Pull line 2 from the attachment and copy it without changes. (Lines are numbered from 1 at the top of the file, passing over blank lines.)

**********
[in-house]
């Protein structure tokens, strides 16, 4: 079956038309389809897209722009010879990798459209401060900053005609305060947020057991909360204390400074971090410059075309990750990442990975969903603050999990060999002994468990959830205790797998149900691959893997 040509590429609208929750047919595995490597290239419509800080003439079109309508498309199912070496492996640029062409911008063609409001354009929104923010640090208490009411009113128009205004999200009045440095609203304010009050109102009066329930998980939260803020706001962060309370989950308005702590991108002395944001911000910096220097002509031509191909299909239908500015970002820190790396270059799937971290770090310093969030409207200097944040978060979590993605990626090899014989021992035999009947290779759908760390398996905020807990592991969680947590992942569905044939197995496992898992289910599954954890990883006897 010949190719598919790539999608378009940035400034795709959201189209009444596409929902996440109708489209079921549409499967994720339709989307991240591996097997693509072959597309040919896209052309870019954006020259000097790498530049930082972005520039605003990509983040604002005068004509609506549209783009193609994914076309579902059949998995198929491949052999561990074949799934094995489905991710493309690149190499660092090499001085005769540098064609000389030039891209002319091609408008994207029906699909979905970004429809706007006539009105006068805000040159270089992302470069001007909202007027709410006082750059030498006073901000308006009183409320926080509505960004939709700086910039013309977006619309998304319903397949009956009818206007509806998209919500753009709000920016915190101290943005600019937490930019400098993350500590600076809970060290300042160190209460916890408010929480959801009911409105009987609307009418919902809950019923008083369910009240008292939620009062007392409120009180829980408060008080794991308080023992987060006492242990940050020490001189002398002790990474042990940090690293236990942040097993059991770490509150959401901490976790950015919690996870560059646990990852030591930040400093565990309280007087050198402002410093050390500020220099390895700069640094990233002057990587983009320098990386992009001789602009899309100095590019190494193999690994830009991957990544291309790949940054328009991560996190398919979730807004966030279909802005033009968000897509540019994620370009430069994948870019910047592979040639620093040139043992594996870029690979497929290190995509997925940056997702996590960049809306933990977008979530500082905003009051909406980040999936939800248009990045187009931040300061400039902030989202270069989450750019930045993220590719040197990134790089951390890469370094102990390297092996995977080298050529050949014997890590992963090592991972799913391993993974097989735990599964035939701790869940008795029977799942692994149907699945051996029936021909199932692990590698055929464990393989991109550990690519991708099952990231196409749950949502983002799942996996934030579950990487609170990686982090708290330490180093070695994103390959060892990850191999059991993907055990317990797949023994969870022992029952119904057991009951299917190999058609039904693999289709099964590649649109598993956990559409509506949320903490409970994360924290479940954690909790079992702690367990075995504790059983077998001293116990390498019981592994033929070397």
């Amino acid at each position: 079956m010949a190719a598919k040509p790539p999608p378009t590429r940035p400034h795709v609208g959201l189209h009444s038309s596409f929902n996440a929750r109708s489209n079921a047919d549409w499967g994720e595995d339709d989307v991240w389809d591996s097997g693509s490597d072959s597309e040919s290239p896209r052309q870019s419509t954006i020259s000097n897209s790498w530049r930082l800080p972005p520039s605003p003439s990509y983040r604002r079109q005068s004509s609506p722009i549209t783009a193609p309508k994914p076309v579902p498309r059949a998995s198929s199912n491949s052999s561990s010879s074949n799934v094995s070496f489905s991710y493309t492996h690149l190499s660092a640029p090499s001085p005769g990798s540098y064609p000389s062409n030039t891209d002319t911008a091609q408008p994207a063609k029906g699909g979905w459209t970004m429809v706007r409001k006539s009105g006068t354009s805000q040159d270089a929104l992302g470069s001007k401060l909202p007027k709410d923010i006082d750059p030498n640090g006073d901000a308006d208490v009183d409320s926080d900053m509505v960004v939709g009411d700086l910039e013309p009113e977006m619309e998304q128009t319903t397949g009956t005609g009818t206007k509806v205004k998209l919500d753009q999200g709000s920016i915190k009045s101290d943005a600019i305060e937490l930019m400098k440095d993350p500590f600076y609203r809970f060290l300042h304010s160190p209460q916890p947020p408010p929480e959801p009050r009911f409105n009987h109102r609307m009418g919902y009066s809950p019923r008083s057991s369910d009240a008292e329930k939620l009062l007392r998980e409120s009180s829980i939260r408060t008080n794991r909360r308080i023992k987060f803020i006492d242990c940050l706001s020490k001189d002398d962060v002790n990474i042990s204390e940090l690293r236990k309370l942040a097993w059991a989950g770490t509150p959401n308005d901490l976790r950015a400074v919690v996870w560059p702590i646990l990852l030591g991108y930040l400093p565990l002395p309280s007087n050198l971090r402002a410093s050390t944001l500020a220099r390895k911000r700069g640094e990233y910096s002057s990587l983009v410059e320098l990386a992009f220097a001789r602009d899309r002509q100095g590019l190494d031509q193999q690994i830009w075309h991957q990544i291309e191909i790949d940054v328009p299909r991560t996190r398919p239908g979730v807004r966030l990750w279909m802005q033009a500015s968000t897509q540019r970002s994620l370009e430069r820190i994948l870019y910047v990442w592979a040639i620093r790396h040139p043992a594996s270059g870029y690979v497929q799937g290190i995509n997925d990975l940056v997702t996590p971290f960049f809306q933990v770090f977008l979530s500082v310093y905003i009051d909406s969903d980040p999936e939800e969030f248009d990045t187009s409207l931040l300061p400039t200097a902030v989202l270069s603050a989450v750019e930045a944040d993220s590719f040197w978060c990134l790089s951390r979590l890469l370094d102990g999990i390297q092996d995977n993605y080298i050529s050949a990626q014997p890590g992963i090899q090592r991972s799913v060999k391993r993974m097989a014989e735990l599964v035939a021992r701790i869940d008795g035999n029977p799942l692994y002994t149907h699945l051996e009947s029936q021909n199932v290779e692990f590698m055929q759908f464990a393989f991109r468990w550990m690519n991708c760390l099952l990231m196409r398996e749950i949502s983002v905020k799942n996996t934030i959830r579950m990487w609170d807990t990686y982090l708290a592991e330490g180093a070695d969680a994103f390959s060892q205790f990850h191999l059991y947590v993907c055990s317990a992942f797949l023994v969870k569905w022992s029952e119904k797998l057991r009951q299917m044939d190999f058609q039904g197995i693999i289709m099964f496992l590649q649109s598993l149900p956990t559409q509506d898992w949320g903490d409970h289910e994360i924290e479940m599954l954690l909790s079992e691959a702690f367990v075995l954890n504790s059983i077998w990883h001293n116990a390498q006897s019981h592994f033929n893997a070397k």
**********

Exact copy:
């Protein structure tokens, strides 16, 4: 079956038309389809897209722009010879990798459209401060900053005609305060947020057991909360204390400074971090410059075309990750990442990975969903603050999990060999002994468990959830205790797998149900691959893997 040509590429609208929750047919595995490597290239419509800080003439079109309508498309199912070496492996640029062409911008063609409001354009929104923010640090208490009411009113128009205004999200009045440095609203304010009050109102009066329930998980939260803020706001962060309370989950308005702590991108002395944001911000910096220097002509031509191909299909239908500015970002820190790396270059799937971290770090310093969030409207200097944040978060979590993605990626090899014989021992035999009947290779759908760390398996905020807990592991969680947590992942569905044939197995496992898992289910599954954890990883006897 010949190719598919790539999608378009940035400034795709959201189209009444596409929902996440109708489209079921549409499967994720339709989307991240591996097997693509072959597309040919896209052309870019954006020259000097790498530049930082972005520039605003990509983040604002005068004509609506549209783009193609994914076309579902059949998995198929491949052999561990074949799934094995489905991710493309690149190499660092090499001085005769540098064609000389030039891209002319091609408008994207029906699909979905970004429809706007006539009105006068805000040159270089992302470069001007909202007027709410006082750059030498006073901000308006009183409320926080509505960004939709700086910039013309977006619309998304319903397949009956009818206007509806998209919500753009709000920016915190101290943005600019937490930019400098993350500590600076809970060290300042160190209460916890408010929480959801009911409105009987609307009418919902809950019923008083369910009240008292939620009062007392409120009180829980408060008080794991308080023992987060006492242990940050020490001189002398002790990474042990940090690293236990942040097993059991770490509150959401901490976790950015919690996870560059646990990852030591930040400093565990309280007087050198402002410093050390500020220099390895700069640094990233002057990587983009320098990386992009001789602009899309100095590019190494193999690994830009991957990544291309790949940054328009991560996190398919979730807004966030279909802005033009968000897509540019994620370009430069994948870019910047592979040639620093040139043992594996870029690979497929290190995509997925940056997702996590960049809306933990977008979530500082905003009051909406980040999936939800248009990045187009931040300061400039902030989202270069989450750019930045993220590719040197990134790089951390890469370094102990390297092996995977080298050529050949014997890590992963090592991972799913391993993974097989735990599964035939701790869940008795029977799942692994149907699945051996029936021909199932692990590698055929464990393989991109550990690519991708099952990231196409749950949502983002799942996996934030579950990487609170990686982090708290330490180093070695994103390959060892990850191999059991993907055990317990797949023994969870022992029952119904057991009951299917190999058609039904693999289709099964590649649109598993956990559409509506949320903490409970994360924290479940954690909790079992702690367990075995504790059983077998001293116990390498019981592994033929070397």